Published on January 17, 2022
Kahu McClintock, Malcolm King, Alexandra King, Michele Connolly, Kate Derry, Pat Dudgeon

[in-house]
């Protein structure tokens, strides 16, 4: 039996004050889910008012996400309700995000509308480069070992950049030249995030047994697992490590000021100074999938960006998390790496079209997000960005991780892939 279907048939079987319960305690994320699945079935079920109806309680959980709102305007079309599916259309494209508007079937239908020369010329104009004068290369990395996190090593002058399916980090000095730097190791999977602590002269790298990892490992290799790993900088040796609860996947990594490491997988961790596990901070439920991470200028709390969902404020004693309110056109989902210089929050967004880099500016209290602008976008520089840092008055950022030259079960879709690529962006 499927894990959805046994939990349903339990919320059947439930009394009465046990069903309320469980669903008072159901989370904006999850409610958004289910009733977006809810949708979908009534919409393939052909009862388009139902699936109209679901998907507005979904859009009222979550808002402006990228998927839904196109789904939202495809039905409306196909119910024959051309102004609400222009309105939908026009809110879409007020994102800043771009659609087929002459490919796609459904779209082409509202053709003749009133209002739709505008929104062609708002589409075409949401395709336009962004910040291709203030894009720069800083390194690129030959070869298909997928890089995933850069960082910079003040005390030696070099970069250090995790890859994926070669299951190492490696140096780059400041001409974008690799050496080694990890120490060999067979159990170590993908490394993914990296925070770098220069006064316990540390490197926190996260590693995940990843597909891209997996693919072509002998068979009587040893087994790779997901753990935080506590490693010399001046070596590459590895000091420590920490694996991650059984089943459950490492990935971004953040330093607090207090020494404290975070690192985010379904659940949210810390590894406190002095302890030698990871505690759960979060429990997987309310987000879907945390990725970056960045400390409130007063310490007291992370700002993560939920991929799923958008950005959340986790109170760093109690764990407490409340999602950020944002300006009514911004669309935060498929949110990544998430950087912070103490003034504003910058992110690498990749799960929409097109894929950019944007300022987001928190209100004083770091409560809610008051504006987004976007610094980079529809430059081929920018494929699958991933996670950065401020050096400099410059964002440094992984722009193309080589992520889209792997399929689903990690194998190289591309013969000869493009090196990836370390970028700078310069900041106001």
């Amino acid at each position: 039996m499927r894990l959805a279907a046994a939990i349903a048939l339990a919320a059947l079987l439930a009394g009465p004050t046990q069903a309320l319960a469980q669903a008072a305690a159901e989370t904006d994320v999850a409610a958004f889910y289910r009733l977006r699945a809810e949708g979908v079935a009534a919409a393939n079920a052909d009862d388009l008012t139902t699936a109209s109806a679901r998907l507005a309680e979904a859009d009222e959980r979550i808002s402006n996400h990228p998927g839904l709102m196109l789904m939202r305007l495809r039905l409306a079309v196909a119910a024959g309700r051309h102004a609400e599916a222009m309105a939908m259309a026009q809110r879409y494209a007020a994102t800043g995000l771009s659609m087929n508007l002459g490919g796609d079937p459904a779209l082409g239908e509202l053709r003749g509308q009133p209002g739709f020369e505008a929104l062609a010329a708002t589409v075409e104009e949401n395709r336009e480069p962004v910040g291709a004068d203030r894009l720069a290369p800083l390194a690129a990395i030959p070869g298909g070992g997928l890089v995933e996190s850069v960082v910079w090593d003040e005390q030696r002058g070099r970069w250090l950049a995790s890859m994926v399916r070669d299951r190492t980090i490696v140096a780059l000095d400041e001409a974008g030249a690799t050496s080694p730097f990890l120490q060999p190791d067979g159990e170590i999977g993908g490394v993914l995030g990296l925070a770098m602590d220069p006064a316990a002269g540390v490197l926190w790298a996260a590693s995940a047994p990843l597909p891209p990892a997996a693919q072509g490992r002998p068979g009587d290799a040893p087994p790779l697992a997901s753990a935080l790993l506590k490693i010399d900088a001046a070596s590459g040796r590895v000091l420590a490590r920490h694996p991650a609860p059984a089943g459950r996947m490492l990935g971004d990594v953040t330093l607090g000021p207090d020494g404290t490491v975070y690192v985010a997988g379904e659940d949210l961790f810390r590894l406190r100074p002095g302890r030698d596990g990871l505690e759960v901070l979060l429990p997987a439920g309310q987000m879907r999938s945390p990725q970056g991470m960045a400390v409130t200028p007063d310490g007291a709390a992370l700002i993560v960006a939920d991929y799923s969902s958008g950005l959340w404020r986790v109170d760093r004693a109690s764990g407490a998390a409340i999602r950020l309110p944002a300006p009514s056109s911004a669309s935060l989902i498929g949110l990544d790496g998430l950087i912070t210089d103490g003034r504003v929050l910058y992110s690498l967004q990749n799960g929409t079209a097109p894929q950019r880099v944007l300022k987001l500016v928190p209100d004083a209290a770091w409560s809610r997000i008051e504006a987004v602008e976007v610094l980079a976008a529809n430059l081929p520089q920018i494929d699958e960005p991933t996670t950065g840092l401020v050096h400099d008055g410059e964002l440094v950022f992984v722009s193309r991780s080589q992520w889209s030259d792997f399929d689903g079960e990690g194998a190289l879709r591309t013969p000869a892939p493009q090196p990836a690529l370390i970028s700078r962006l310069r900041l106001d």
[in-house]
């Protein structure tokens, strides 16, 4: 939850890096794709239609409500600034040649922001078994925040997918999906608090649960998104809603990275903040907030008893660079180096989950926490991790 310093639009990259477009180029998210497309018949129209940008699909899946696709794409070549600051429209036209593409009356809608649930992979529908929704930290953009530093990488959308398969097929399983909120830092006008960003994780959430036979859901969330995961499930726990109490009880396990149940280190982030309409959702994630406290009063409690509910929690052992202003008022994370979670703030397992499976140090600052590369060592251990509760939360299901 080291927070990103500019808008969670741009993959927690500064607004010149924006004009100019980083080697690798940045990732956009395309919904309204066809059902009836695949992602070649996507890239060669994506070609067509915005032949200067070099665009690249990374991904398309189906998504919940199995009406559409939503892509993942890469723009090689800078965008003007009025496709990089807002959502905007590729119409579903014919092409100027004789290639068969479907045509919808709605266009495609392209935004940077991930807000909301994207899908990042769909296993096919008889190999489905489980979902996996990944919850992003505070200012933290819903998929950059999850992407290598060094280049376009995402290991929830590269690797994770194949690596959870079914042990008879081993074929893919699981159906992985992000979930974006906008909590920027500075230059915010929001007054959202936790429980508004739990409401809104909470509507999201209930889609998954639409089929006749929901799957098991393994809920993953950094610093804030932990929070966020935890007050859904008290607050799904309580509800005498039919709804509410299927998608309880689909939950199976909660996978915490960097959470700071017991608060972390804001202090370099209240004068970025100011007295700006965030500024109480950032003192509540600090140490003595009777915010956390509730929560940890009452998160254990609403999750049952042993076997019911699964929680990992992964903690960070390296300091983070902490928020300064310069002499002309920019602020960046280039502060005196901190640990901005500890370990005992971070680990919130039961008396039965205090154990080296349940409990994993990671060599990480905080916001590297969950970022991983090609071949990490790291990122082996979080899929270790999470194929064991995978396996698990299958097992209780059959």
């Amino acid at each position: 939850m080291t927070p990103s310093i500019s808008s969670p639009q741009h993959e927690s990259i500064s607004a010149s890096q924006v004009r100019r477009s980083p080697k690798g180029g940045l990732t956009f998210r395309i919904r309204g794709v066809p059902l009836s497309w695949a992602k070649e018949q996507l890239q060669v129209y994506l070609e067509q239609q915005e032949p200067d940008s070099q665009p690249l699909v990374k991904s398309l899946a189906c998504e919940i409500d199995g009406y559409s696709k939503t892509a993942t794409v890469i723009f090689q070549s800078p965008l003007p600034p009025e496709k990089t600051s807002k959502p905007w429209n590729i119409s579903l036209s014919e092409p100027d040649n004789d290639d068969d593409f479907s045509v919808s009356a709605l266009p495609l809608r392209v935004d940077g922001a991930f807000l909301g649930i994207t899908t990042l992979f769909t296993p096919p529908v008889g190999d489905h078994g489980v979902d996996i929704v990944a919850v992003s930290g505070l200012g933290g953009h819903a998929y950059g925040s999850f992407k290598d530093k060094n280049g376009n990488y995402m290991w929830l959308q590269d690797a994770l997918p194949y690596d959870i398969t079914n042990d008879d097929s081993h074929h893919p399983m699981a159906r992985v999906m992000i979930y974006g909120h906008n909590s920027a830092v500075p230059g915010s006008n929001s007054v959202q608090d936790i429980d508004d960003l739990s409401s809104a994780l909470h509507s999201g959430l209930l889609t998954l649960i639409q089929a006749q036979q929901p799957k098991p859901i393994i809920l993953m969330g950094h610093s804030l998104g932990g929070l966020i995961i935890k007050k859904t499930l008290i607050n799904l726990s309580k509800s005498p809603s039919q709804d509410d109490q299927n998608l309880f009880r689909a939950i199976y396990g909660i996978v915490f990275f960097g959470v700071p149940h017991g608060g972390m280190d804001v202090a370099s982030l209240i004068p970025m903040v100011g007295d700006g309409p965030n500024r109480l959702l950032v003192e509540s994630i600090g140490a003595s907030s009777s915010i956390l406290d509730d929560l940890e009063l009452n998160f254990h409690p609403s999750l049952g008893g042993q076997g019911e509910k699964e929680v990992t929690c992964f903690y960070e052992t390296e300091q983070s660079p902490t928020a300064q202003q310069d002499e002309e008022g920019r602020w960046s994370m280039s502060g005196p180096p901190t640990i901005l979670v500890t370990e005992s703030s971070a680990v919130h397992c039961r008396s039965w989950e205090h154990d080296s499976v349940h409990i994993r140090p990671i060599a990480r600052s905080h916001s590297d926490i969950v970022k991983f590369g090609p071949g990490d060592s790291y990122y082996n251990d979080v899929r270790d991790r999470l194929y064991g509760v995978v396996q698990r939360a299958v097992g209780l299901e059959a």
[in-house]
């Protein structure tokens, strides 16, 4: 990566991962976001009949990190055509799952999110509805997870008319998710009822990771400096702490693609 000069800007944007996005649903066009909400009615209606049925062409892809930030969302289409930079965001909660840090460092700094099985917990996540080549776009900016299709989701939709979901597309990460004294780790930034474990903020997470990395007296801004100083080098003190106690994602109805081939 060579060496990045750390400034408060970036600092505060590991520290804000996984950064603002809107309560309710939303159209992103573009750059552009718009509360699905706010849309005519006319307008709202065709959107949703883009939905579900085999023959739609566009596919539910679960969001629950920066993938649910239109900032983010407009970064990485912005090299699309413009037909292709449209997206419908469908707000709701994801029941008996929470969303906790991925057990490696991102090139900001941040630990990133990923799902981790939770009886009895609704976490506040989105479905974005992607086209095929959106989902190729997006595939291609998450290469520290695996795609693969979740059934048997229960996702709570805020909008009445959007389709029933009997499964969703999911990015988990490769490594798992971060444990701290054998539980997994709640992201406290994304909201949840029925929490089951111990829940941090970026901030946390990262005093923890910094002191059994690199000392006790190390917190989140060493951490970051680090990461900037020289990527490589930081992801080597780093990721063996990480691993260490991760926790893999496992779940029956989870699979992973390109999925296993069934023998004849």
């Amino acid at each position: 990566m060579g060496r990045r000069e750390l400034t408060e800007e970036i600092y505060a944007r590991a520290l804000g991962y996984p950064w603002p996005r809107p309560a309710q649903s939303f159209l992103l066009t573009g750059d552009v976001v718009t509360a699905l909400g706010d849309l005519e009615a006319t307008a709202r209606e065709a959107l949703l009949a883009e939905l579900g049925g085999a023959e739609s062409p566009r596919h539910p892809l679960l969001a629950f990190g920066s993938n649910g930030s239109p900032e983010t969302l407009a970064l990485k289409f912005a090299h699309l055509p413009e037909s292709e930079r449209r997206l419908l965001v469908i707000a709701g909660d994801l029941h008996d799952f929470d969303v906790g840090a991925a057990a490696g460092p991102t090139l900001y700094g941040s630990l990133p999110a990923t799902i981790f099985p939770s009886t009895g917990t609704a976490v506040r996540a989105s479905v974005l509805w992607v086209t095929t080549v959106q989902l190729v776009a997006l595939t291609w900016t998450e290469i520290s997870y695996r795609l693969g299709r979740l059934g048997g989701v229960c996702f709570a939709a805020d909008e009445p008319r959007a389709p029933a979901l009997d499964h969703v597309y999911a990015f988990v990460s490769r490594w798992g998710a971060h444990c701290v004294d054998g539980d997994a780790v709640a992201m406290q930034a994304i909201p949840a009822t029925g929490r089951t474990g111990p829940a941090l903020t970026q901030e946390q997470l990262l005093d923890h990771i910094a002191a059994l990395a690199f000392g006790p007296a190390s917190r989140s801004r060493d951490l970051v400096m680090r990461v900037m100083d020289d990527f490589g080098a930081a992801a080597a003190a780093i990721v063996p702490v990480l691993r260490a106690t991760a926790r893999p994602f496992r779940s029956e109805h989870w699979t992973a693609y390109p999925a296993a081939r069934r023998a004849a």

Indigenous constructs of wellbeing and wellness vary greatly from the construct of mental health in the Western paradigm of health. Yet Western instruments, validated within Western populations, are often used to assess the wellbeing or mental health of Indigenous peoples. This is to the detriment of the health of Indigenous peoples. To support the decolonization of the psychology discipline and the psychometric validity of its measurements, it is necessary that Indigenous wellbeing measures are developed that are shaped around the worldviews, values, and aspirations of Indigenous peoples, rather than their Western counterparts. Specifically, Indigenous wellbeing measures must not only align to Indigenous cultural, social, economic, and environmental priorities, but the measurement design must also consider individual, family, tribal, and community needs. Data results should be openly accessed and utilized by Indigenous peoples to benefit the health of Indigenous peoples. Senior Indigenous researchers from Aotearoa (New Zealand), Australia, Canada, and United States of America, present a collaborative approach to inform the development of a global measure of Indigenous wellbeing.
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